Surrender is an easy word to talk about; but when it comes to matters of the heart, it can be easier said than done. I have always been an individual with deep-seated convictions, likes and dislikes.
The more I mature, the more I can see how judgmental I’ve been over the years; often, deciding to like or dislike a person based almost solely on their personal preferences and even hobbies: like football, politics, how they look, dress or even what side of the “tracks” they grew up on. I know, it’s an embarrassing confession. But the truth is, it happens. It happens to all of us whether we are conscious of it or not.
But even as challenging as it may be to overcome my quirks and judge-mentalism, it’s even harder to overcome my stubborn resistance when it comes to forgiveness. Oh, I know all the right things to “do”.
I go to Jesus with my hurts and pains, explaining to Him what has happened. Usually, this entails me trying to get The Lord to “side” with me and take up my grievances. However, I try and hand over the hurt into His hands and forgive the person. The problem is: I usually make sure He knows that even though I have “forgiven”,I will have to keep that person at Arms Length; I mean I wouldn’t be foolish enough to “trust” this person NOT to hurt me again, right? Well, for a long time I thought this seemed reasonable. A great way to forgive but NOT to have to face the person. Unfortunately, for my prides sake, I heard a sermon a few days after I gave my Arms Length speech to Jesus.
You see, by keeping the person at Arms Length, I was really saying “I forgive you – but not really”. Sitting here recollecting, I remember the famous discourse between Jesus and Peter, his disciple: “Lord, how many times shall I forgive my brother or sister who sins against me? Up to seven times?” Jesus answered, “I tell you, not seven times, but seventy-seven times,” (Matthew 18:21-22)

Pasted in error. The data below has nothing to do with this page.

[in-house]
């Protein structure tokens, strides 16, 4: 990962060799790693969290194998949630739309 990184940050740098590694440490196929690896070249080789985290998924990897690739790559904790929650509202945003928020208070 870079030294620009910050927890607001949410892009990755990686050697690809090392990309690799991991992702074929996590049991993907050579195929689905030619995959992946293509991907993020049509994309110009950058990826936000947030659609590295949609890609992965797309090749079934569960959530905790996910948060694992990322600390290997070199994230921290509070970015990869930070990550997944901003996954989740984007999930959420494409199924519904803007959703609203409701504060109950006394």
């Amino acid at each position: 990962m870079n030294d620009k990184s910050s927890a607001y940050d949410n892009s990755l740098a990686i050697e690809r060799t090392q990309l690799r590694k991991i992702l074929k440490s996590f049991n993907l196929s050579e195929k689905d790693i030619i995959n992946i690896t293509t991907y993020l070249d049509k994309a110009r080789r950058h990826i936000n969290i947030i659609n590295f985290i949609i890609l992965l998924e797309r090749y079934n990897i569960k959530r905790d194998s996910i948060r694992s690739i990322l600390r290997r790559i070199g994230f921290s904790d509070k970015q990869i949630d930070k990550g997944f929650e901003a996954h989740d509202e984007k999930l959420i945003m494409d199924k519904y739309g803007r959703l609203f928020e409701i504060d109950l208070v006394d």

The Parable of the Unmerciful Servant
23 “Therefore, the kingdom of heaven is like a king who wanted to settle accounts with his servants. As he began the settlement, a man who owed him ten thousand bags of gold was brought to him. Since he was not able to pay, the master ordered that he and his wife and his children and all that he had be sold to repay the debt.
26 “At this the servant fell on his knees before him. ‘Be patient with me,’ he begged, ‘and I will pay back everything.’ 27 The servant’s master took pity on him, canceled the debt and let him go.
28 “But when that servant went out, he found one of his fellow servants who owed him a hundred silver coins.[c] He grabbed him and began to choke him. ‘Pay back what you owe me!’ he demanded.
29 “His fellow servant fell to his knees and begged him, ‘Be patient with me, and I will pay it back.’
30 “But he refused. Instead, he went off and had the man thrown into prison until he could pay the debt. 31 When the other servants saw what had happened, they were outraged and went and told their master everything that had happened.
32 “Then the master called the servant in. ‘You wicked servant,’ he said, ‘I canceled all that debt of yours because you begged me to. 33 Shouldn’t you have had mercy on your fellow servant just as I had on you?’ 34 In anger his master handed him over to the jailers to be tortured, until he should pay back all he owed
35 “This is how my heavenly Father will treat each of you unless you forgive your brother or sister from your heart.” (Matthew 18:21-35)